Tohoku Electric Power Co, the third largest user of thermal coal in Japan, plans to increase its import volume of coal from the United States and Canada according to the Japan Times. Looking to improve its international bargaining power by decreasing reliance on Australia and taking advantage of lower coal prices, the company is hoping that this change in their procurement strategy help reduce operating costs and reduce their dependency on Australian coal. It is estimated that Australia supplies almost three-quarters of Japan’s demand for coal.
Following the Fukushima nuclear disaster in March 2011 and subsequent closure of Japanese nuclear power facilities, Japan has increasingly turned to coal powered electric plants to meet its energy demands. This in turn has led to a dramatic increase in coal imports, primarily from Australia. As a result, Tohoku Electric Power Co plans to double its Northern American coal imports to 5% of its total to decrease this dependency on Australia, in addition to taking advantage of lower coal prices.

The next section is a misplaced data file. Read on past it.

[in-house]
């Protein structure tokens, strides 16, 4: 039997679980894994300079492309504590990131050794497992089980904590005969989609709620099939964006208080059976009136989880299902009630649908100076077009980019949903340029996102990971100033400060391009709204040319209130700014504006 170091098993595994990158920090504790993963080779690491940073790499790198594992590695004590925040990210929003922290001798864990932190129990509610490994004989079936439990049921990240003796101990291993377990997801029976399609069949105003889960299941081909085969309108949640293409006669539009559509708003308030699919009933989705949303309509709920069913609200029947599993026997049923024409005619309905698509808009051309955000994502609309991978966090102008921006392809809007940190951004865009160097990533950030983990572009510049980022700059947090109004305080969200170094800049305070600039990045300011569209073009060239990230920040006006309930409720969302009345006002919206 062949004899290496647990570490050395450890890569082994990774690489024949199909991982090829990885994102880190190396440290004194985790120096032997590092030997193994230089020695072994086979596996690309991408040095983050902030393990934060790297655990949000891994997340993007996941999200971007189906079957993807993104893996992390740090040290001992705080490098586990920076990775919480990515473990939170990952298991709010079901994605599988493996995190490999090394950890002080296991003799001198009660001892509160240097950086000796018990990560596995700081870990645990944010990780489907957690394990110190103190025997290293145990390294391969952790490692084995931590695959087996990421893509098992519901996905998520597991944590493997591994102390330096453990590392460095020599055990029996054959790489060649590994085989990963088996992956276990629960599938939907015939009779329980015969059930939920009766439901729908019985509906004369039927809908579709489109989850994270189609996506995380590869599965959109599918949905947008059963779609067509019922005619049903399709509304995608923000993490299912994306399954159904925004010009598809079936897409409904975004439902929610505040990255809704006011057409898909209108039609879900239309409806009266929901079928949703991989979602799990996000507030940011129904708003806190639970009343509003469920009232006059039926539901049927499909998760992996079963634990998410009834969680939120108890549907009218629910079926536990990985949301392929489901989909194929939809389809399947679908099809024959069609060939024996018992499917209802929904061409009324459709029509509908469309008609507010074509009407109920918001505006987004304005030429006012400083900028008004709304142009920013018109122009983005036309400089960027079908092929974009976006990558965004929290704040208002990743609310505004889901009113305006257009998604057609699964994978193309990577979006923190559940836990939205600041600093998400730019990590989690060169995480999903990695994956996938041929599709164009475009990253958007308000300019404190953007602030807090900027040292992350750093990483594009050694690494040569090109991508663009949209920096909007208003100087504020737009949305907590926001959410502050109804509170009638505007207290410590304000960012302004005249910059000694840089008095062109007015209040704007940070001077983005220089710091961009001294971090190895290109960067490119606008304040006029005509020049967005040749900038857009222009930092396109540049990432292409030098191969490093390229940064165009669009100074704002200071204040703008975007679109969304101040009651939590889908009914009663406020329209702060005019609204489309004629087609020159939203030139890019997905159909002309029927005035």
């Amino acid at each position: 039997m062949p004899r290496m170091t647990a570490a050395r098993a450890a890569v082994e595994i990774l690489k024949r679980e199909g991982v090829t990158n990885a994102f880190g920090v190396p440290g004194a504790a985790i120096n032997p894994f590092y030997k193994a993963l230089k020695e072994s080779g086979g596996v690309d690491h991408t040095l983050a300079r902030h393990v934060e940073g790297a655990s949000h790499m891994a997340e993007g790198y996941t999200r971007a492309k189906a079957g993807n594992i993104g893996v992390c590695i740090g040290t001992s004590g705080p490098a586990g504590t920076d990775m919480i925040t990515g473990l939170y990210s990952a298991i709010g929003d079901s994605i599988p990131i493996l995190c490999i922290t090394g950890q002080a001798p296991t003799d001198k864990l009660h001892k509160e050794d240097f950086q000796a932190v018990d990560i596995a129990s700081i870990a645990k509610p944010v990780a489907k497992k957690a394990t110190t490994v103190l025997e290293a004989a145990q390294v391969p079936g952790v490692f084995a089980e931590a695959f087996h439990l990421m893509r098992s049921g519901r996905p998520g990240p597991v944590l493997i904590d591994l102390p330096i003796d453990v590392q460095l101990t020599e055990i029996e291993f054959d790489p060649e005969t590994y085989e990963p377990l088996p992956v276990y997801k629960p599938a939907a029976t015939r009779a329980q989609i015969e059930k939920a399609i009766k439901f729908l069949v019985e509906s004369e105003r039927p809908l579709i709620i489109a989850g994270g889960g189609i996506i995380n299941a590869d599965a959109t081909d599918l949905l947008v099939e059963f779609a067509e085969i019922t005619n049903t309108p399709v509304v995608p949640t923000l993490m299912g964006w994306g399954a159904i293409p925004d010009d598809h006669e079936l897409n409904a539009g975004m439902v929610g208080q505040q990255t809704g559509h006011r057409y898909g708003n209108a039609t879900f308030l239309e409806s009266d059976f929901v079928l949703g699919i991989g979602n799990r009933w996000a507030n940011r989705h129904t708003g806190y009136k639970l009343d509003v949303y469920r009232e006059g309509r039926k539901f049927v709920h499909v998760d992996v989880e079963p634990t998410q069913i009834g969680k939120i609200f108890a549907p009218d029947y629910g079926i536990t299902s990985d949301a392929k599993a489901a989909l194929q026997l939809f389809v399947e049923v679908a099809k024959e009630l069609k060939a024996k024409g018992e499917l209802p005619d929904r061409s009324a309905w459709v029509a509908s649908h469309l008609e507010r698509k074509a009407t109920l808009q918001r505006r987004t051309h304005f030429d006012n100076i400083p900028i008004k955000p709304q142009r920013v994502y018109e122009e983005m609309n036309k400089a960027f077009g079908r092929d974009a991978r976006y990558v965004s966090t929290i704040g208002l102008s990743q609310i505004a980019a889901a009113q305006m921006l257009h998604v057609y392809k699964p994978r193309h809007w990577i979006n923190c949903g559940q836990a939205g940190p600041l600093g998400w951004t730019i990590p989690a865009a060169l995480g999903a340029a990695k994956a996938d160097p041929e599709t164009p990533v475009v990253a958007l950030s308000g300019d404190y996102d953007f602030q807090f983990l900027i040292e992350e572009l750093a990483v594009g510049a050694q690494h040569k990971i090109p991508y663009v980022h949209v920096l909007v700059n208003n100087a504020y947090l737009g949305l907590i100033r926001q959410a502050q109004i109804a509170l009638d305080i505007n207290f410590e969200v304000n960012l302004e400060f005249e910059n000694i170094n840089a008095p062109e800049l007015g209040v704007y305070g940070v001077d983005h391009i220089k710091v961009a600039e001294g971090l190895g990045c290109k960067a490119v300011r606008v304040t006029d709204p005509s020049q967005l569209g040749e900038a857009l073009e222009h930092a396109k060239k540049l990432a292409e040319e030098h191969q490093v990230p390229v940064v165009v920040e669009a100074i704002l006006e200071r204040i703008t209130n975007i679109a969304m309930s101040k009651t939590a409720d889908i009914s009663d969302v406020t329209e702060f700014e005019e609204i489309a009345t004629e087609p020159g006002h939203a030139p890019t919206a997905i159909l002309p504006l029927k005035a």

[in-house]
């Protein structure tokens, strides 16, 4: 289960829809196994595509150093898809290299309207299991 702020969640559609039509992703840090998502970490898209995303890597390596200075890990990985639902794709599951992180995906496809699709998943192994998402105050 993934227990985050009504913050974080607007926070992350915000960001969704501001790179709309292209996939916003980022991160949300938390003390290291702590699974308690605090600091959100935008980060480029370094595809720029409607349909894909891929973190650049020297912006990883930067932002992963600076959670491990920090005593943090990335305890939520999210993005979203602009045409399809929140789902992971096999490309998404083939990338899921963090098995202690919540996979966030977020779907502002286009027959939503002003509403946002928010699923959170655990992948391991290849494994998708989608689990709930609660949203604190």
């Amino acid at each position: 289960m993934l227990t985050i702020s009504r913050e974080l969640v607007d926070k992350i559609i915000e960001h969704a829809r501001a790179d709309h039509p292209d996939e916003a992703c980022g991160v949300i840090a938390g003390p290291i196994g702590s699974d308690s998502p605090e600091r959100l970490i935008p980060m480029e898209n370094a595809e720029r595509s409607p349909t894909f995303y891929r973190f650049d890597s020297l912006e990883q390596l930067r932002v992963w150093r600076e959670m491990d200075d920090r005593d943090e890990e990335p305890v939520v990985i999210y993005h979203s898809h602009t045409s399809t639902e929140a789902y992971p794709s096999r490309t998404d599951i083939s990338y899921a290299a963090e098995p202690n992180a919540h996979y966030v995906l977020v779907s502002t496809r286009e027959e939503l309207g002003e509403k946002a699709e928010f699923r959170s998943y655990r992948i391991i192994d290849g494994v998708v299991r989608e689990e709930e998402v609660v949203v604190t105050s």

Other Japanese utility companies, Kansai Electric Power Co. and Kyushu Electric Power Co., are also seeking to diversify their coal suppliers. Both companies in 2012 signed a 12-month agreement to import one million tons of US coal from Oxbow Carbon LLC. In 2013, the United States exported 1.69 million tons of coal to Japan compared to 634,000 tons in 2012, an increase of 166%.
Tim Su is a University of Sydney intern at the East-West Center in Washington.